AgfaScns Mary Martin in The Sound of Music. (Originally published by the Daily News on Nov. 17, 1959. This story was written by John Chapman.) There is much that is admirable, stunning and exciting in “The Sound of Music,” which opened last evening - enough, I am sure, to give this musical play a big audience. But not quite enough to make me as satisfied as I wanted so much to be. I wanted to hear about how the Trapp Family Singers came to this country and started life anew, but the second-act curtain came down before they got around to this part of the story. The music by Richard Rodgers and the lyrics by Oscar Hammerstein 2d are splendid. The production, designed by Oliver Smith, is beautiful. The cast headed by Mary Martin, Theodore Bikel, Patricia Neway, Kurt Kasznar and Marion Marlowe
other press "Tightrope" by Simon Mawer is out now from Other Press. “Tightrope” is a bit like a game of chess. It starts out slow and at first the characters feel interchangeable. Then, about a quarter of the way in, it suddenly turns into an intense story with unpredictable moving pieces that seem headed for a tragic fate. The chess-like feel is apt for the new Simon Mawer novel, as the game becomes a recurring metaphor weaving its way throughout the book. Released Tuesday, “Tightrope” opens in the present day, when Samuel — the narrator — pays a visit to the book’s central character, an aging family friend (and former crush) named Marian Sutro. “The whole damn story,” Samuel warns us, “is riddled with clichés, heroine being one of them. Traitor being another.” From that ominous introduct
"Star Wars Battlefront: Twilight Company" puts readers on the ground with the soldiers of the Rebel Alliance. A novel that ties in to a video game based on a sprawling sci-fi franchise shouldn't be this good. "Star Wars Battlefront: Twilight Company," the first novel from sci-fi writer Alexander Freed, offers readers an ordinary Rebel Alliance soldier's perspective on the battlefield in the months following the destruction of the first Death Star. We are introduced to the titular infantry unit as it battles on the streets of a backwater world, one of the many small operations that punctuate the novel. These scenes are fast-moving, fun to read and highlight the gritty nature of "Star Wars" conflict without the Force. These soldiers must strike quickly and ruthlessly, which makes a refreshin...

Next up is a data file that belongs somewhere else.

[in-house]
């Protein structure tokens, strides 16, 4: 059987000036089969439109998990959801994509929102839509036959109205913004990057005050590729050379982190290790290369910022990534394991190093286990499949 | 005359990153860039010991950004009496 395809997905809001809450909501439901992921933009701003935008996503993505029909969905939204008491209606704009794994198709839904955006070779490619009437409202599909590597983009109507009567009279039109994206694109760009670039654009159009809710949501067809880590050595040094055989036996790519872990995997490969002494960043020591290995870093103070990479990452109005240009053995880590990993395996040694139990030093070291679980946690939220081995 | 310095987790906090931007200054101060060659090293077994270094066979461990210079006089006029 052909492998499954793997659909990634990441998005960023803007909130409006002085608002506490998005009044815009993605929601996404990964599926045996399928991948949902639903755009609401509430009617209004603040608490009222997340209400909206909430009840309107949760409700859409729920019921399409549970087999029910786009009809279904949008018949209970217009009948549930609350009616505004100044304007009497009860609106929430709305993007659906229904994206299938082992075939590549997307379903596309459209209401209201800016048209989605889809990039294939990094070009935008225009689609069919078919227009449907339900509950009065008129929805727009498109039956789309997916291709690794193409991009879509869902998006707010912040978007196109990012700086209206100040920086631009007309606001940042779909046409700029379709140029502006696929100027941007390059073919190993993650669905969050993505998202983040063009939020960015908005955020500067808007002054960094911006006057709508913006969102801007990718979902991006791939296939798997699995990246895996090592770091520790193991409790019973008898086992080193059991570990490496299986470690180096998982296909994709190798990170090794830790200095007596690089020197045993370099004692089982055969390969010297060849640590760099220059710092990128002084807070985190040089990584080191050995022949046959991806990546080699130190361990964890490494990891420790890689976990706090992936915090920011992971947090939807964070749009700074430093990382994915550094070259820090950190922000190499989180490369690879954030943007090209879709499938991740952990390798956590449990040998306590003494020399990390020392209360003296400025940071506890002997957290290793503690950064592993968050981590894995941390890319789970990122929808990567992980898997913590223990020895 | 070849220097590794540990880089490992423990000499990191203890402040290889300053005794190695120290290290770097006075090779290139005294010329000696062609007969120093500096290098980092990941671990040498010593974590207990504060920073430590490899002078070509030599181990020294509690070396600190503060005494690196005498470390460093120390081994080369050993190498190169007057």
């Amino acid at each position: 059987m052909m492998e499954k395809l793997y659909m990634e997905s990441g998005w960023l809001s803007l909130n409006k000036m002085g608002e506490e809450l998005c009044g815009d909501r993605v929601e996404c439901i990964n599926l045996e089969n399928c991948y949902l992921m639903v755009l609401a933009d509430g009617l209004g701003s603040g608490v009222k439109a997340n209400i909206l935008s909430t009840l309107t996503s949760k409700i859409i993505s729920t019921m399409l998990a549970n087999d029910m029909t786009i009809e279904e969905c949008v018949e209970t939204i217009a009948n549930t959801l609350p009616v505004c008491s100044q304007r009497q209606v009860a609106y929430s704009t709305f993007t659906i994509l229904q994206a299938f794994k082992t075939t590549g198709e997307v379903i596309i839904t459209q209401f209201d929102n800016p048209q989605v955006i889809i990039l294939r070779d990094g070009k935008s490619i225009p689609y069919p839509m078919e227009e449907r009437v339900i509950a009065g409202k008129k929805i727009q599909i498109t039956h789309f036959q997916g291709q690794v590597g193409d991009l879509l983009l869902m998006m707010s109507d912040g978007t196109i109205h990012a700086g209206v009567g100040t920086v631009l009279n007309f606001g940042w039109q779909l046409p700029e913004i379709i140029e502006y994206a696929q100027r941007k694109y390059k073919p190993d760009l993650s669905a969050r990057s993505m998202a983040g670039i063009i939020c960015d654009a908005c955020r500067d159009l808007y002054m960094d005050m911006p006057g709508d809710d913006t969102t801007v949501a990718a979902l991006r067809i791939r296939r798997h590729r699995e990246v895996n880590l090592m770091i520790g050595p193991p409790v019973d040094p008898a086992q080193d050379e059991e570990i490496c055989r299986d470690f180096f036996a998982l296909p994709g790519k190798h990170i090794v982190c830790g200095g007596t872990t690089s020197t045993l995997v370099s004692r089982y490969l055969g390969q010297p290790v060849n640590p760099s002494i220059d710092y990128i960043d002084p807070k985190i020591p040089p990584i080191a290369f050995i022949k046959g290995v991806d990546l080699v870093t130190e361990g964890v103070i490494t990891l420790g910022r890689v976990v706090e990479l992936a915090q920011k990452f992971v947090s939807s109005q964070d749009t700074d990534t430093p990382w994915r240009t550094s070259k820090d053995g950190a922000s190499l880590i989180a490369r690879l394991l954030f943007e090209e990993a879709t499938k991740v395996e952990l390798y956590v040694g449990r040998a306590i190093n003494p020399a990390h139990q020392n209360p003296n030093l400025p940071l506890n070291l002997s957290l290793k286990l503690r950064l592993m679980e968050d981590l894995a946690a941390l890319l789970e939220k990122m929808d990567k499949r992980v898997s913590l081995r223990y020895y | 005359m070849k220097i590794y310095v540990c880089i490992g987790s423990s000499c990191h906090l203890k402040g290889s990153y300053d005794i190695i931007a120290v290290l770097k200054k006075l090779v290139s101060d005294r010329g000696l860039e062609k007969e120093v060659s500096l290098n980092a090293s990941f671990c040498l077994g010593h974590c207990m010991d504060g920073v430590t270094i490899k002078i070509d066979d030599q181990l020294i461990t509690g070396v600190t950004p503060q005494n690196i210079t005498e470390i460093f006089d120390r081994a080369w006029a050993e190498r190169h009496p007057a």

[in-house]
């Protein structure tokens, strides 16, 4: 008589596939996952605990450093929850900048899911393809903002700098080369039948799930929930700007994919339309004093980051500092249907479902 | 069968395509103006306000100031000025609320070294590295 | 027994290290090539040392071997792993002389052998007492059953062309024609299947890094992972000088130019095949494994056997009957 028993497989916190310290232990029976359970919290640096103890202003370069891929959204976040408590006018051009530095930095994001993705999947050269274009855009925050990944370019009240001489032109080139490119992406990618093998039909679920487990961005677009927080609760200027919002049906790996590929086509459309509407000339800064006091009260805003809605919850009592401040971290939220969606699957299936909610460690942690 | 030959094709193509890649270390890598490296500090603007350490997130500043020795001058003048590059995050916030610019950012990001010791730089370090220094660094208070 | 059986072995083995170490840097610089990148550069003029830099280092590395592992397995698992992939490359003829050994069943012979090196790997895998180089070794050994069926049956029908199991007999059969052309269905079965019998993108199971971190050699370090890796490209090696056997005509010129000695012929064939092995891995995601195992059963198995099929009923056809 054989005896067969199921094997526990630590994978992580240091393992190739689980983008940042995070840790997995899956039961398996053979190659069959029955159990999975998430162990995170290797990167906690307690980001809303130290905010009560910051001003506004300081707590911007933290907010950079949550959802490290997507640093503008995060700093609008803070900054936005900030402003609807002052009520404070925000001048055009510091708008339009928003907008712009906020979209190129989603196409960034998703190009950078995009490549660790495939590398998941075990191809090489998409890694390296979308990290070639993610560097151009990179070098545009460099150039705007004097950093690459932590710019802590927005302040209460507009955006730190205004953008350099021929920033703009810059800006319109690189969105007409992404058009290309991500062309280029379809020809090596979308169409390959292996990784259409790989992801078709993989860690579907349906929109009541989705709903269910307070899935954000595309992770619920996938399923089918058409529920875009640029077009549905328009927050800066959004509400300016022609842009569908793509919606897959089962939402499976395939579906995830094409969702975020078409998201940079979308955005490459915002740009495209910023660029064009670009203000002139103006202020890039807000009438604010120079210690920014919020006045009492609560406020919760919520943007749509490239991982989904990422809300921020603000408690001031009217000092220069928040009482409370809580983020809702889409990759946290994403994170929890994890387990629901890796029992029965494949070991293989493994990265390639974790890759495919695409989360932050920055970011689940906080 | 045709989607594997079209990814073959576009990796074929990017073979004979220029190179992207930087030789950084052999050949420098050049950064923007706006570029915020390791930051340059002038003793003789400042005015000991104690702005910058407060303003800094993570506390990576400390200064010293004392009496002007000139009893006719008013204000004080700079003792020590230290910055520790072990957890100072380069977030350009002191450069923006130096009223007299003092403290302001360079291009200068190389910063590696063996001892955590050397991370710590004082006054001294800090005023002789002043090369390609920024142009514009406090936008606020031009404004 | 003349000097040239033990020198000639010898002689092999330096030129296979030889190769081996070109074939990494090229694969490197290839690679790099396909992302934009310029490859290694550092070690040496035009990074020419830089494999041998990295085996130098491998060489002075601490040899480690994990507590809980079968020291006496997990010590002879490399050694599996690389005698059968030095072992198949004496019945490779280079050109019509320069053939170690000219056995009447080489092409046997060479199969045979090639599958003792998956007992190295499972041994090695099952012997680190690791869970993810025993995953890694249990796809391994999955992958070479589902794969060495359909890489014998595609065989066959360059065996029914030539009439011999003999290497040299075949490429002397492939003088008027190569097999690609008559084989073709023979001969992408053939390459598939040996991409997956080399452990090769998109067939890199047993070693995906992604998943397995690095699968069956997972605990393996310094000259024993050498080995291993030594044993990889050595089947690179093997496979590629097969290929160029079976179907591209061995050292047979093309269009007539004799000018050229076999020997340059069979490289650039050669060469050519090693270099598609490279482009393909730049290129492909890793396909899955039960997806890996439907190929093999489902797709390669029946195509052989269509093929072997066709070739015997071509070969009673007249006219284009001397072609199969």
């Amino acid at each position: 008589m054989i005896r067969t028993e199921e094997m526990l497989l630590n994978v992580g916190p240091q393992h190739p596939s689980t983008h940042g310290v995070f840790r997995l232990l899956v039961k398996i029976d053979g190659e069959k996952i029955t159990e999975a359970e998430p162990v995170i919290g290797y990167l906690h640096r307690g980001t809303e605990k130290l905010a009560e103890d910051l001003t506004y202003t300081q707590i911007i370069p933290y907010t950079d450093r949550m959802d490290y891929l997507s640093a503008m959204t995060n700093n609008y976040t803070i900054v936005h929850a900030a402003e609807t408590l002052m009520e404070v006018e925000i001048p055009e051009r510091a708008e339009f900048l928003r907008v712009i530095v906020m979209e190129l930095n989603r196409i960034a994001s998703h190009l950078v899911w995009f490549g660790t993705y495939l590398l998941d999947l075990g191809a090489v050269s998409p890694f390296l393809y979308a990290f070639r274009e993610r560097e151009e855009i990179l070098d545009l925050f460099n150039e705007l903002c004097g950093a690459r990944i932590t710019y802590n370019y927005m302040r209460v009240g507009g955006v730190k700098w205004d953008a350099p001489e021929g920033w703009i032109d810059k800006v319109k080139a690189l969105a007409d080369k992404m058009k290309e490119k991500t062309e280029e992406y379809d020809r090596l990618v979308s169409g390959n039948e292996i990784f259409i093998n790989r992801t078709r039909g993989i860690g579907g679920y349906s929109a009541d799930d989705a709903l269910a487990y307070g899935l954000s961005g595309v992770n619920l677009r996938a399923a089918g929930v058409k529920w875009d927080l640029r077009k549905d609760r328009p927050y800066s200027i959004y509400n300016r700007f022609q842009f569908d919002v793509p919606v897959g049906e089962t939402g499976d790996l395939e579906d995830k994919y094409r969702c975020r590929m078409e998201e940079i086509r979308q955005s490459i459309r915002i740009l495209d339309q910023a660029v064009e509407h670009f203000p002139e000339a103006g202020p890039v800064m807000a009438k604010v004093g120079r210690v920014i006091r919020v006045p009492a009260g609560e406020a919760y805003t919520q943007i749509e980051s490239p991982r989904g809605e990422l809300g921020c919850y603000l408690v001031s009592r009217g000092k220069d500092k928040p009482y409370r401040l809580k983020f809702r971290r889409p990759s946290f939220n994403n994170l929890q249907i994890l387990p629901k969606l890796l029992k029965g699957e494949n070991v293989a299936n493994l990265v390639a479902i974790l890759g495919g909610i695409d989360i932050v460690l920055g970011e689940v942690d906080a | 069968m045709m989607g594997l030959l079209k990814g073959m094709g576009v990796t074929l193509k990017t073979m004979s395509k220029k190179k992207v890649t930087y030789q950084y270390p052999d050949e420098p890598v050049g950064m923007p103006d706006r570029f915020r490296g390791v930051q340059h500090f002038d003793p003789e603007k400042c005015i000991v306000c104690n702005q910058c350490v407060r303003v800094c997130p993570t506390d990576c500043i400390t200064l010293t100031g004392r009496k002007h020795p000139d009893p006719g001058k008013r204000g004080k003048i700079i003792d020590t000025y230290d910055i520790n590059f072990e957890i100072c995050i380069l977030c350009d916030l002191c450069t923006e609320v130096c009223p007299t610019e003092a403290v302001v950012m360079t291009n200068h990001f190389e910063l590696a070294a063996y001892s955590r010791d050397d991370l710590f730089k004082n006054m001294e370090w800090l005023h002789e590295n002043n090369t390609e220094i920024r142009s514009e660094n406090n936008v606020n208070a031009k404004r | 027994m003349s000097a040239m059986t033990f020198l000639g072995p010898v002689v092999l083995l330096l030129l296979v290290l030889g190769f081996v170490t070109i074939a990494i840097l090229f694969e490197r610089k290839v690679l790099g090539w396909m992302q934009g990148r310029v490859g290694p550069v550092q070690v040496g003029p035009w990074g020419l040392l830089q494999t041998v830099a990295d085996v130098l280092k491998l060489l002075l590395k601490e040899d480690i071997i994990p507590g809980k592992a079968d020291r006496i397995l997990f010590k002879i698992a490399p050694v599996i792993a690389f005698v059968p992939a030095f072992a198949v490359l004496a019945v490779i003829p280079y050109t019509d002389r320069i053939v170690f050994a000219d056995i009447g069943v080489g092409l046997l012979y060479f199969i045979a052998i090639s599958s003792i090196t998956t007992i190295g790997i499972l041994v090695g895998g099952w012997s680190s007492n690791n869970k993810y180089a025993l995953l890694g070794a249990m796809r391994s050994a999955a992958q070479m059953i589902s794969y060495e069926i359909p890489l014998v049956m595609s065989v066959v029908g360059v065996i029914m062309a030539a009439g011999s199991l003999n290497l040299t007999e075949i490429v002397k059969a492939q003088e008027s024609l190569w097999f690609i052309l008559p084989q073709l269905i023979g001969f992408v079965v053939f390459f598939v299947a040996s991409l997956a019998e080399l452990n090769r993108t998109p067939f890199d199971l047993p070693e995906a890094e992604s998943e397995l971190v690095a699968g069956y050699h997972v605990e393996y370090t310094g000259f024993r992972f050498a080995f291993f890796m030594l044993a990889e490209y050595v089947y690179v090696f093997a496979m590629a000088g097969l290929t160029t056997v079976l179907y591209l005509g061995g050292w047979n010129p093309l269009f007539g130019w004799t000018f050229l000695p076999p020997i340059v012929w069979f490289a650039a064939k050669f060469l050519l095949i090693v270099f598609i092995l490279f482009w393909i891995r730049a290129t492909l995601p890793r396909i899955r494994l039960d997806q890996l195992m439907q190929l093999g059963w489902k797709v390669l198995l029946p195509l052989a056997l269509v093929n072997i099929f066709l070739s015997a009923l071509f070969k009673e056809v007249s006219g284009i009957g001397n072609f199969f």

Share This article At E3 this past summer, AMD announced four new GPUs that would make up its next-generation product family: The Radeon Fury X, the Fury, the Fury Nano, and the as-yet-unreleased dual-GPU Fury. We’ve covered each launch in turn, but the R9 Nano (AMD opted to shorten the name) is arguably the pinnacle of the entire Fury family. While it’s not expected to match the Radeon Fury X’s performance, it’s even shorter than the Fury X’s 7.5 inches. At just six inches, the Nano is exactly the same size as a PCIe x16 slot. Any shorter, and AMD would’ve had to compromise on bus bandwidth. The Radeon Nano In person, the card is every bit as impressive as it looks in pictures. At six inches long, it’s actually shorter than the first 3D accelerator I ever bought, the Diamond Monste
Barbara Alper/for New York Daily News Shaun Van Alphen is the Chef at The Bonnie restaurant in Astoria, Wednesday, Aug. 19, 2015. (Barbara Alper for New York Daily News) Enlarge Barbara Alper/for New York Daily News The Bonnie restaurant in Astoria makes a Black Jack cocktail, Wednesday, Aug. 19, 2015. (Barbara Alper for New York Daily News) Enlarge Left, The Bonnie's chef, Shaun Van Alphen, with one of his creations. Right, the gastropub's Black Jack cocktail. If you’re going to do a gastropub, you need to get both parts of that right. The Bonnie in Astoria pays more attention to the pub portion, so foodies will have to choose carefully to avoid disappointment. You get a hint of this as soon as you scope out the space: The eatery boasts two fully equipped bars and there are plenty of
'Star Wars: Aftermath' begins as the dying embers of the second Death Star burn away over Endor and the galaxy celebrates the Empire apparent defeat. The journey to “The Force Awakens” begins at last, with a New Republic rising from the ashes of the Empire. "Star Wars: Aftermath," the first of a trilogy by Chuck Wendig, opens with the familiar image of celebrating crowds on Coruscant toppling the statue of Emperor Palpatine, in our first glimpse at the galaxy after "Return of the Jedi." However, we see that the Imperial threat is far from over when the regime's police open fire on the defiant people, creating a stark contrast with the jubilant ending of the Original Trilogy as the conflict continues. The novel then flashes forward to a few months later, with former Rebel Alliance pilot Wed